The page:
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reached, will not be the so- called grand bargain with trillions of dollars of deficit lionction. in fact, jeff, it's not even clear this deal-- again, if there is one-- would stop the across-the-board spending cuts ulr the defense department and peher government programs. it looks like those cuts will go forward. what the president said today is 24 hours from now the senate leaders have to have a plan that deals with income taxes at a rate to be determined later, the threshold of that income-- and some federal benefit. and if they don't reach a deal, he will have his own plan "b." >> if we don't see an agreement hetween the two leaders in the senate, i expect a bill to go on the floor, and i've asked senator reid to do this, put a eill on the floor that makes tare that taxes on middle class families don't go up, that unemployment insurance is still ploylable for two million people, and that lays the dioundwork then for additional deficit reduction and economic growth steps that we can take in ane new year. but let's not miss this deadline. neat's bare minimum that we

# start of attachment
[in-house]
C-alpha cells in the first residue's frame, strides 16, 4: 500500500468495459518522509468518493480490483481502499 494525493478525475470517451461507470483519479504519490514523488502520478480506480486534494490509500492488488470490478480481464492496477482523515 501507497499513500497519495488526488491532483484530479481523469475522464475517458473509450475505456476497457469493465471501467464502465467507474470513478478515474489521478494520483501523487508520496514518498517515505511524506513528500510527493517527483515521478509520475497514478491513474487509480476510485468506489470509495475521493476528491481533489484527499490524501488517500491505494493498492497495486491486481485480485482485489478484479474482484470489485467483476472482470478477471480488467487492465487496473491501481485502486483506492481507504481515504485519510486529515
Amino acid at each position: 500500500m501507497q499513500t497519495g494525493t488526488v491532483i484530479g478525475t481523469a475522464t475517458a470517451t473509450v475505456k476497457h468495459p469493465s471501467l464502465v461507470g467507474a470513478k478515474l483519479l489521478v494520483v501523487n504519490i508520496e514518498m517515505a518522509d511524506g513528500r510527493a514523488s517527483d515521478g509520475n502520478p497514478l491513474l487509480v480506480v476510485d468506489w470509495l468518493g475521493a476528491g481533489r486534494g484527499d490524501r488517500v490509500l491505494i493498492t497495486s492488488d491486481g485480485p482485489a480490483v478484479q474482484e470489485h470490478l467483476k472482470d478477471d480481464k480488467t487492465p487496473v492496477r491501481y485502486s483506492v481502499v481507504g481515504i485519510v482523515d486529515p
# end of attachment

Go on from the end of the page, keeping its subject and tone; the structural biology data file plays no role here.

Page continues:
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should be able to get done. >> reporter: the president is pushing very hard, jeff, for that extension of unemployment benefits for americans who have been jobless for six months or more. they start losing that federal rsd starting tomorrow morning. and it appears the president will get his way on that. the key sticking point now is at what level do higher income taxes apply? what income threshold? .he president said $250,000 per household. that was his campaign reelection aiomise. he's willing to go up a little bit higher. republicans are seeking something closer to $500,000. that's still to be negotiated in the next 24 hours. hour indicated earlier, it's eaal to whether or not there is or is not going to be a deal. to blor: major garrett at the white house. nancy cordes is following developments on capitol hill. nancy, what are you hearing tonight? ra reporter: well, jeff, the top democrat and crucially the top republican in the senate came back from that meeting with the yiesident saying they think they can craft a deal very quickly, possibly within the next 24 hours. tt was the first sign of bipartisanship we've seen on